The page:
Thanks for going to all of the hard work to bring another great product to market. It seems like a few of the members of this particular forum are just thoroughly changing the way arb work is done, all around the world. Too cool, and congrats again.

Tim
 

SingleJack

Active Member
#9
Thanks for the encouraging comments. In addition to the POW vid, I've got plans (time permitting) for videos showing the CMI ROPE JACK in use with: Pull-line, Speedline, Cabling, and AR Pick-off … etc.
… stay tuned & BE SAFE (y)
 

SingleJack

Active Member
#10
I can see sooo many uses..., and sooo many problems...

In disaster relief I've used a rope puller in the canopy many times and it's always been hassle. This thing will be perfect for those scenarios. However, I can see overloading it happen very quickly.

Do the holes in the handle mean the advancing cam is adjustable? It looks like you could safeguard against too much pull by reducing the MA. Is that what's going on there?

Super cool idea and definite future purchase!
The CMI ROPE JACK would be perfect for many applications including "disaster relief". However, when used as directed on the CMI site (http://www.cmi-gear.com/collections/frontpage-new-products/products/rope-jack) it's almost impossible for one person - one handed to overload the rope. The holes in the handle are to reduce weight while aloft and are intended to serve no other purpose. From the testing done by CMI:
"… lt is designed to be used by only one individual using one hand only; lt shall be removed before any 'shock' load is applied; lt shall NOT be used for heavy or dynamic loads …
… Testing has shown that a single person can generate somewhere between 300-800 pounds of force while using the Rope Jack. …"

It can be a useful tool when used in a safe manner for which is was designed … BE SAFE.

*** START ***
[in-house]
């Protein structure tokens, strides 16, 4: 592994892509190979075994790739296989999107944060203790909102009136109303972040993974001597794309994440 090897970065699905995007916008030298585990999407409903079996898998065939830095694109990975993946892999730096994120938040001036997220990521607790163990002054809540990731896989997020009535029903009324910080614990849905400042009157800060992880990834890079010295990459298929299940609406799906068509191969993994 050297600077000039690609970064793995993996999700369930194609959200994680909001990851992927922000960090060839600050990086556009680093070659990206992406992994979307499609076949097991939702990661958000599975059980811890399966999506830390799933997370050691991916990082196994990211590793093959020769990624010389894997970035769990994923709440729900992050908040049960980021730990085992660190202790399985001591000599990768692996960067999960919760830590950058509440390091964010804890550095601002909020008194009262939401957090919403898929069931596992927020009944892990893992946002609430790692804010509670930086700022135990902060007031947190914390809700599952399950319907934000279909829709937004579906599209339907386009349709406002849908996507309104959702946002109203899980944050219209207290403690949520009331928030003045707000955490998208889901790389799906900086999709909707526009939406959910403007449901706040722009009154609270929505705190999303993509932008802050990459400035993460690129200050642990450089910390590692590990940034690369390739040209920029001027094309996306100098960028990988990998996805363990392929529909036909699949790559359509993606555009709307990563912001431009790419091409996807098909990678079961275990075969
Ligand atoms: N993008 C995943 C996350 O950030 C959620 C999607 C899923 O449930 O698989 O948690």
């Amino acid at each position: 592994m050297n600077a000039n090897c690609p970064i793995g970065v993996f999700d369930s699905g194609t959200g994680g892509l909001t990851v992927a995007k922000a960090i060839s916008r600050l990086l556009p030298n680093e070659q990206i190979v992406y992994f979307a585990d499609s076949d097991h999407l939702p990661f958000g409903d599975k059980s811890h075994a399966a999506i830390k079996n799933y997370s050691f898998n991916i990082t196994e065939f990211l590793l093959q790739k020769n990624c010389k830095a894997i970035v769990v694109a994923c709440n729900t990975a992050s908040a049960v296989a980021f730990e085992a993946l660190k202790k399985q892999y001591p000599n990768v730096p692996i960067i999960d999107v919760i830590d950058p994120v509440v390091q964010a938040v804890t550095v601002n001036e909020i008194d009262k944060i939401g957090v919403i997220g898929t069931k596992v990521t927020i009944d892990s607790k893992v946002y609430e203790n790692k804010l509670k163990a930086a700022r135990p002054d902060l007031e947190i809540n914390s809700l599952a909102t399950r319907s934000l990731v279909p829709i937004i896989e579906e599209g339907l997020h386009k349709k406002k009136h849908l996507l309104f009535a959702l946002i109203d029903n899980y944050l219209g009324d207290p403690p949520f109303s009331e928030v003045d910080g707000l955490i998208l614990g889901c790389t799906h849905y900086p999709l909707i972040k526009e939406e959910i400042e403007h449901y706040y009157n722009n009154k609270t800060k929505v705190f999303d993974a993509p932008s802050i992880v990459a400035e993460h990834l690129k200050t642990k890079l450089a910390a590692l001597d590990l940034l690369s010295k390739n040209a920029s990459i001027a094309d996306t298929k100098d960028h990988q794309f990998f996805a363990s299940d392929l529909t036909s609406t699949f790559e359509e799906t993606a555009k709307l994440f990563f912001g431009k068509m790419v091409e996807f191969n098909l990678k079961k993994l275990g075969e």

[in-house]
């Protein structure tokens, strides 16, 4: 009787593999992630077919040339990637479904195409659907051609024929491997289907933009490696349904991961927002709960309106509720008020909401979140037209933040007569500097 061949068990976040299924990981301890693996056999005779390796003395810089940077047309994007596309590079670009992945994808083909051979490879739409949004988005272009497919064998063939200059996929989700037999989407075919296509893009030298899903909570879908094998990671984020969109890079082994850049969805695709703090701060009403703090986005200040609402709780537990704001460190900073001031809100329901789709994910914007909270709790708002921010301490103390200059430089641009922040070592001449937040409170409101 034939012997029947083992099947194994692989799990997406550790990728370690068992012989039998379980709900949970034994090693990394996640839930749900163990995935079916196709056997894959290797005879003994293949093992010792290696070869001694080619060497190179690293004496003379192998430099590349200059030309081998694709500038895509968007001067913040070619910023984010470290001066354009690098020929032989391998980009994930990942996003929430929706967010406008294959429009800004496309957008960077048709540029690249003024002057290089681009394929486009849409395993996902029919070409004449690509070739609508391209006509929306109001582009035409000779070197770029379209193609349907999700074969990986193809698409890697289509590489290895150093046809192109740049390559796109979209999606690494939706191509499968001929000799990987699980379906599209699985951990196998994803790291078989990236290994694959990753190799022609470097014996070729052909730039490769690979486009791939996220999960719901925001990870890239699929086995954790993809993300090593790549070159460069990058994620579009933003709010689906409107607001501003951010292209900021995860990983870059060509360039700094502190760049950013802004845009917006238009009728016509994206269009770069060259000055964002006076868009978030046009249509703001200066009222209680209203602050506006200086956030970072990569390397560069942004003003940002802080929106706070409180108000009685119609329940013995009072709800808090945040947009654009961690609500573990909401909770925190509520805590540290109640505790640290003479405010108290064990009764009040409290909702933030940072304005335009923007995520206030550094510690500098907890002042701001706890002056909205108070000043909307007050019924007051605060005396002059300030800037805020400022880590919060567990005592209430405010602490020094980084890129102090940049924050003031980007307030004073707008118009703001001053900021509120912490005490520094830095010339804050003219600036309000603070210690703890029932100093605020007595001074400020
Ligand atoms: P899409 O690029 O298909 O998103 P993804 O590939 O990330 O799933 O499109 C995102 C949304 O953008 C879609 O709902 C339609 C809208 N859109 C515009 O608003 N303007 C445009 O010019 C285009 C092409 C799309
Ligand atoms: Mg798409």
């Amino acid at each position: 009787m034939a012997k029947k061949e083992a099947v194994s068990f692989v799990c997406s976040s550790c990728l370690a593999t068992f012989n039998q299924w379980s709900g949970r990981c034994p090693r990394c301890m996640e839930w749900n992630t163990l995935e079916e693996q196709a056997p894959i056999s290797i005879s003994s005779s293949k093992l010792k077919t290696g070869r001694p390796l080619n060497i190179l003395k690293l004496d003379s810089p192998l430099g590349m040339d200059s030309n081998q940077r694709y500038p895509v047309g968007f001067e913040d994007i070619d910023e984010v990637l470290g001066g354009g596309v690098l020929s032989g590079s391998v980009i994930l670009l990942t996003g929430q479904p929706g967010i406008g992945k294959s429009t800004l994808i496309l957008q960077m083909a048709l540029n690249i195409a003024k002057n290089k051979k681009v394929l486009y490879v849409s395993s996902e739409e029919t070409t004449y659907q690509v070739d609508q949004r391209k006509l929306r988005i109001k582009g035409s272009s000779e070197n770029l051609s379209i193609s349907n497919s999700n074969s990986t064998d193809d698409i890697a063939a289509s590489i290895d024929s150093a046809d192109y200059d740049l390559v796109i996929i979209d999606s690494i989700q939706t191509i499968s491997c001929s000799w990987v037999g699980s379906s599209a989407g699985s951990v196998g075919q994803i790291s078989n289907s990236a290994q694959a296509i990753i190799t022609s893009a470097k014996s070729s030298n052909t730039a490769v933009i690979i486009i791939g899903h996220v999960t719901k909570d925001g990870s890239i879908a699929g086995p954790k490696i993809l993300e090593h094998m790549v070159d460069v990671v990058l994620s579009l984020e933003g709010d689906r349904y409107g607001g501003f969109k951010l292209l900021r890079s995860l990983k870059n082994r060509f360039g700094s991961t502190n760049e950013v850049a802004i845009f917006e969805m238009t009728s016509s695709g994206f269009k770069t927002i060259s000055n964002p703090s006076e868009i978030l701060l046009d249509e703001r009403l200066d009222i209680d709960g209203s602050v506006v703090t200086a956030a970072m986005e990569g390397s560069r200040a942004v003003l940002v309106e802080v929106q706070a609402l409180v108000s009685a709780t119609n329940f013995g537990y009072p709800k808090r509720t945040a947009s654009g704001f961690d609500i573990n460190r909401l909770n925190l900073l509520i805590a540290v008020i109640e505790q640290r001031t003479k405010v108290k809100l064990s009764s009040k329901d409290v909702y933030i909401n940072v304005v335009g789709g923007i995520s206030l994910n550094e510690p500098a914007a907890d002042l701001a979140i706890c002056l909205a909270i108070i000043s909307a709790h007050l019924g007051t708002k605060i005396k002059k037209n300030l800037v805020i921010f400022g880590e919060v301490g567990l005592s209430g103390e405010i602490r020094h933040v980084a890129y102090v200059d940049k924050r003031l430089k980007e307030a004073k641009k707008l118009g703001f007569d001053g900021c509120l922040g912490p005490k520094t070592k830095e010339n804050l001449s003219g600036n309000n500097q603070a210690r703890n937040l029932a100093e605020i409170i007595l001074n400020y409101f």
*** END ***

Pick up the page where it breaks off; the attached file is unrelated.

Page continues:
(y)
 

Keeth

Active Member
#13
...it's almost impossible for one person - one handed to overload the rope.
I'm a bit hefty in the tree like Oldoak and Simpleiowa. With our body weight alone we could easily exceed 800 lbs with one hand (and I'm probably the lightest and most weak of the three.) We don't intend to exceed limits, it's just a consequence of gravity. I promise I won't overload mine!

After watching people overload everything else in tree work, I know how easy it will be to overload this device as well. The only saving grace is that most of the people that would be prone to do so won't be smart enough to get one in the first place.
 

SingleJack

Active Member
#15


We don't intend to exceed limits, it's just a consequence of gravity. I promise I won't overload mine!

I never doubted your capability … just thought "limits" needed to be restated (y)

Of course, it is possible to overload the rope with the Rope Jack. However, to reach the 'shredding' point listed in the tests by CMI of ~1500 pounds, that would require a ~300 pound pull. That's not something the average person could do with one hand on the handle.
I'm just hoping that most people will appreciate the uses and limitations for the Rope Jack. I want to do my best to make sure if (and when) it does get mis-used, it's not because of any mis-representation on my part.